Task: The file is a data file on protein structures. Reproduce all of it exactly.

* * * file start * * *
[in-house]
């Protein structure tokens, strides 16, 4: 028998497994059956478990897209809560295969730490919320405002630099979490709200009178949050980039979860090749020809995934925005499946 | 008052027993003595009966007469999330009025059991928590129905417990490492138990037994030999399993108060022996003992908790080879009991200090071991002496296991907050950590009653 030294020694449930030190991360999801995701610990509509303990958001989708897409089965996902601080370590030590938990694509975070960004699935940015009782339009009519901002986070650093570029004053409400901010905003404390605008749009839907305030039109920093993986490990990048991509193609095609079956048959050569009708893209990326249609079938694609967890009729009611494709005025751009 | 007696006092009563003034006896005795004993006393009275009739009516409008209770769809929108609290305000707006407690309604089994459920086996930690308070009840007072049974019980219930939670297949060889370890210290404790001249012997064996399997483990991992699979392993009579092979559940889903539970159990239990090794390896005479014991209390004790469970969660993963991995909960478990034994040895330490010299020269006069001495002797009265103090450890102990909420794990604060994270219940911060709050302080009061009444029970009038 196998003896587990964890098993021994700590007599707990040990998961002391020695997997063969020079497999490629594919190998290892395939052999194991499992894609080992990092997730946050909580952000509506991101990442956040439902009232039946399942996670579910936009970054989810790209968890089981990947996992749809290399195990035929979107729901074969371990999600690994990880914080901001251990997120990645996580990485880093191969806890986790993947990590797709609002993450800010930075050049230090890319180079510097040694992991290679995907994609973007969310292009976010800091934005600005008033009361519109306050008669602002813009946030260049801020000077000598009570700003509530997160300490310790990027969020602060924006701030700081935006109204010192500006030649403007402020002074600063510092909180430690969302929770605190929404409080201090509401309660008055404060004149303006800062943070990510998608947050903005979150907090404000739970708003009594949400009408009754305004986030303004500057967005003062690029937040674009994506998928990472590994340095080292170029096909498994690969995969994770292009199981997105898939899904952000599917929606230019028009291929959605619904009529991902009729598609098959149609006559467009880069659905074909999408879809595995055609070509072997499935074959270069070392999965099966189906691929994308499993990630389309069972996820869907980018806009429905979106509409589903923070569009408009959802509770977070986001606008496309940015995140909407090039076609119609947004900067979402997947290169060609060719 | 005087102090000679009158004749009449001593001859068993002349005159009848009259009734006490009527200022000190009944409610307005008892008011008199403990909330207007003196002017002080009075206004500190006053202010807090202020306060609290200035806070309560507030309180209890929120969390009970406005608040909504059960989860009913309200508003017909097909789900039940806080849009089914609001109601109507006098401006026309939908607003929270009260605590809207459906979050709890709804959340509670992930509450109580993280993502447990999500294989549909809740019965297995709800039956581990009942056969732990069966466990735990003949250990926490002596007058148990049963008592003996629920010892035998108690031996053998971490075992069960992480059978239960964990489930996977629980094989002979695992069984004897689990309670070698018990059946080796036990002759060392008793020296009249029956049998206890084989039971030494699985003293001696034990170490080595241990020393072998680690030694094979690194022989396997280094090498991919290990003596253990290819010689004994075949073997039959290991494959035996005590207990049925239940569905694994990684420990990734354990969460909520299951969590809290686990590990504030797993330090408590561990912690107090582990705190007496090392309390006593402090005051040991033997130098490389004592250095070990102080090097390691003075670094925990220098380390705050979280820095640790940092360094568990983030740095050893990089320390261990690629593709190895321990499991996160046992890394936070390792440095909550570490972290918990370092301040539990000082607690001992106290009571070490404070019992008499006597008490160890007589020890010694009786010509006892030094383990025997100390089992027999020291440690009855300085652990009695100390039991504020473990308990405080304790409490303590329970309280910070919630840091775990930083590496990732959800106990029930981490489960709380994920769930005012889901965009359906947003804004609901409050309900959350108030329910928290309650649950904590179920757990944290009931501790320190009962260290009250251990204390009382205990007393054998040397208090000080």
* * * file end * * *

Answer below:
[in-house]
């Protein structure tokens, strides 16, 4: 028998497994059956478990897209809560295969730490919320405002630099979490709200009178949050980039979860090749020809995934925005499946 | 008052027993003595009966007469999330009025059991928590129905417990490492138990037994030999399993108060022996003992908790080879009991200090071991002496296991907050950590009653 030294020694449930030190991360999801995701610990509509303990958001989708897409089965996902601080370590030590938990694509975070960004699935940015009782339009009519901002986070650093570029004053409400901010905003404390605008749009839907305030039109920093993986490990990048991509193609095609079956048959050569009708893209990326249609079938694609967890009729009611494709005025751009 | 007696006092009563003034006896005795004993006393009275009739009516409008209770769809929108609290305000707006407690309604089994459920086996930690308070009840007072049974019980219930939670297949060889370890210290404790001249012997064996399997483990991992699979392993009579092979559940889903539970159990239990090794390896005479014991209390004790469970969660993963991995909960478990034994040895330490010299020269006069001495002797009265103090450890102990909420794990604060994270219940911060709050302080009061009444029970009038 196998003896587990964890098993021994700590007599707990040990998961002391020695997997063969020079497999490629594919190998290892395939052999194991499992894609080992990092997730946050909580952000509506991101990442956040439902009232039946399942996670579910936009970054989810790209968890089981990947996992749809290399195990035929979107729901074969371990999600690994990880914080901001251990997120990645996580990485880093191969806890986790993947990590797709609002993450800010930075050049230090890319180079510097040694992991290679995907994609973007969310292009976010800091934005600005008033009361519109306050008669602002813009946030260049801020000077000598009570700003509530997160300490310790990027969020602060924006701030700081935006109204010192500006030649403007402020002074600063510092909180430690969302929770605190929404409080201090509401309660008055404060004149303006800062943070990510998608947050903005979150907090404000739970708003009594949400009408009754305004986030303004500057967005003062690029937040674009994506998928990472590994340095080292170029096909498994690969995969994770292009199981997105898939899904952000599917929606230019028009291929959605619904009529991902009729598609098959149609006559467009880069659905074909999408879809595995055609070509072997499935074959270069070392999965099966189906691929994308499993990630389309069972996820869907980018806009429905979106509409589903923070569009408009959802509770977070986001606008496309940015995140909407090039076609119609947004900067979402997947290169060609060719 | 005087102090000679009158004749009449001593001859068993002349005159009848009259009734006490009527200022000190009944409610307005008892008011008199403990909330207007003196002017002080009075206004500190006053202010807090202020306060609290200035806070309560507030309180209890929120969390009970406005608040909504059960989860009913309200508003017909097909789900039940806080849009089914609001109601109507006098401006026309939908607003929270009260605590809207459906979050709890709804959340509670992930509450109580993280993502447990999500294989549909809740019965297995709800039956581990009942056969732990069966466990735990003949250990926490002596007058148990049963008592003996629920010892035998108690031996053998971490075992069960992480059978239960964990489930996977629980094989002979695992069984004897689990309670070698018990059946080796036990002759060392008793020296009249029956049998206890084989039971030494699985003293001696034990170490080595241990020393072998680690030694094979690194022989396997280094090498991919290990003596253990290819010689004994075949073997039959290991494959035996005590207990049925239940569905694994990684420990990734354990969460909520299951969590809290686990590990504030797993330090408590561990912690107090582990705190007496090392309390006593402090005051040991033997130098490389004592250095070990102080090097390691003075670094925990220098380390705050979280820095640790940092360094568990983030740095050893990089320390261990690629593709190895321990499991996160046992890394936070390792440095909550570490972290918990370092301040539990000082607690001992106290009571070490404070019992008499006597008490160890007589020890010694009786010509006892030094383990025997100390089992027999020291440690009855300085652990009695100390039991504020473990308990405080304790409490303590329970309280910070919630840091775990930083590496990732959800106990029930981490489960709380994920769930005012889901965009359906947003804004609901409050309900959350108030329910928290309650649950904590179920757990944290009931501790320190009962260290009250251990204390009382205990007393054998040397208090000080």